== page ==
Spanish life is not always likeable but it is compellingly loveable.
– Christopher Howse: ‘A Pilgrim in Spain’
Cosas de España/Galiza
Says The Times this morning: Spain won’t be placed on the UK ‘red list, because of a significant fall in cases and UK government concerns that there aren’t enough hotel rooms to quarantine returning holidaymakers. Spain will remain on the amber list, meaning the fully vaccinated will have a quarantine-free return. This week at least.
Also from The Times this morning. Juan Carlos, the disgraced former king of Spain, cuts a lonely and tragic figure: he is mired in allegations of financial misconduct and spends his days in voluntary exile on an island off Abu Dhabi. Old and frail, all he really wants is to return home and spend what time he has left in the country whose monarch he was for almost 40 years. But the 83-year-old former king doesn’t attract much political sympathy because his present predicament is very much his own fault. He is accused of financial misdeeds and faces several ongoing corruption investigations. But a poll suggests most Spaniards are more forgiving than their rulers and believe their former king deserves to come home.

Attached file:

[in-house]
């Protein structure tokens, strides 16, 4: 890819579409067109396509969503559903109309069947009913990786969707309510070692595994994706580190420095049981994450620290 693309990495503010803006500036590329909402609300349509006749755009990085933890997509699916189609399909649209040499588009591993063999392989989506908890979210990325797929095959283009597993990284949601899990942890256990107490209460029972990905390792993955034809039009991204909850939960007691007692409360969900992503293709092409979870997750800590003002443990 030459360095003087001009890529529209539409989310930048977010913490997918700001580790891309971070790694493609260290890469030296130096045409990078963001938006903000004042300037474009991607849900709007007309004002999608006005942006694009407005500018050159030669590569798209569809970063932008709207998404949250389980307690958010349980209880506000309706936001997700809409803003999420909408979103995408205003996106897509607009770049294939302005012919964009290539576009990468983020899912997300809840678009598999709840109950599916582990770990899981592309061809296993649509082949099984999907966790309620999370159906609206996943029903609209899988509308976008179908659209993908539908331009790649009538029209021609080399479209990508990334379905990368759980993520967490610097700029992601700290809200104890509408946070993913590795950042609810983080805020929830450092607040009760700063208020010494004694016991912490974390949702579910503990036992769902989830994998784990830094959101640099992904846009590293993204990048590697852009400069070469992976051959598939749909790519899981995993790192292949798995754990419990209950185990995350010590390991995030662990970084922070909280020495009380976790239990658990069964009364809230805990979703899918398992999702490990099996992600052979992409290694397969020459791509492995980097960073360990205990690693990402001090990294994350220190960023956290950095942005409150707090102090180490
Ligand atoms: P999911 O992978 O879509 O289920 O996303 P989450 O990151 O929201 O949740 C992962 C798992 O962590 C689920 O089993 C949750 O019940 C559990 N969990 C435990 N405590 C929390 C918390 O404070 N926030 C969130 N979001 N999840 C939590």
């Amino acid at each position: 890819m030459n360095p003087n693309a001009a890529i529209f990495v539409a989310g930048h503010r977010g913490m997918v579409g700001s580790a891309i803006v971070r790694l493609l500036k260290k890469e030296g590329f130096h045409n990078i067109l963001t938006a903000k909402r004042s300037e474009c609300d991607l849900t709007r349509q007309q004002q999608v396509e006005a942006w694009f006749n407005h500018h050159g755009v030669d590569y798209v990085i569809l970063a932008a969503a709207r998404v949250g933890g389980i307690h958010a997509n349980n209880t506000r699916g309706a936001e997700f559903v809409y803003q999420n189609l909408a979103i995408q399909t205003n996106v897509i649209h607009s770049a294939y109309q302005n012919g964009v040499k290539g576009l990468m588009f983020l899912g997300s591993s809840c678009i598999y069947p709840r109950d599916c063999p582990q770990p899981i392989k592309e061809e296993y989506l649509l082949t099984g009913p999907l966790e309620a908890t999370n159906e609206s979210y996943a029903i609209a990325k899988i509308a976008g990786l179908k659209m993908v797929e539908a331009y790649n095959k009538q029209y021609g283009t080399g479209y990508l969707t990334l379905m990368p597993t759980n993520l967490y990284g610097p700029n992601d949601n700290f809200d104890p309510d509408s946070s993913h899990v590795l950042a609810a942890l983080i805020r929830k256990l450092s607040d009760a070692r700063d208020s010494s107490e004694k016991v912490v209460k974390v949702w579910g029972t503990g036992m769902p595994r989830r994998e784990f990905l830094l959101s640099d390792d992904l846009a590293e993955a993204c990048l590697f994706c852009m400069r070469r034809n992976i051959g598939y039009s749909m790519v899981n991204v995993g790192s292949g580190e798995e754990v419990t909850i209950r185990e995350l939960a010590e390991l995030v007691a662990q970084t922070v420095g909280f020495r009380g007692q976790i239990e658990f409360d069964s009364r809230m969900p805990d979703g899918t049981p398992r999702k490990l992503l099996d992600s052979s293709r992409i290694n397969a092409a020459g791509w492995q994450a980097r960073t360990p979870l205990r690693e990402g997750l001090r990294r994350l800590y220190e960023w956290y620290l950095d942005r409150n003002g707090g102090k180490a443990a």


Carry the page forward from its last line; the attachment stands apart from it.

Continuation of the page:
HT to Lenox Napier of Business Over Tapas for this data:-
1. Some 64% of Spanish 25-29 year olds still live with their parents.
2. Those who’ve moved out are spending a large chunk of their [never very impressive] salary on rent.
3. There are an estimated 45,000 prostitutes in Spain and at least 1,100 bordellos (brothels). Pro rata, far more than in other European countries.
And here’s Lenox on getting a Spanish passport.
María’s Not So Fast: Days 29-20 Electric Shock
Is Britain becoming more like Spain? Tribal politics, it’s claimed, are blocking debate around increasing corruption there. Specifically, what’s labelled ‘access capitalism’ – payments to ensure a monthly lobbying meeting with the PM and Chancellor of the Exchequer. Or for a peerage. As someone has written: Reform of the opaque systems of honours, appointments and political donations is urgently needed before a worsening integrity problem becomes a full-blown corruption crisis.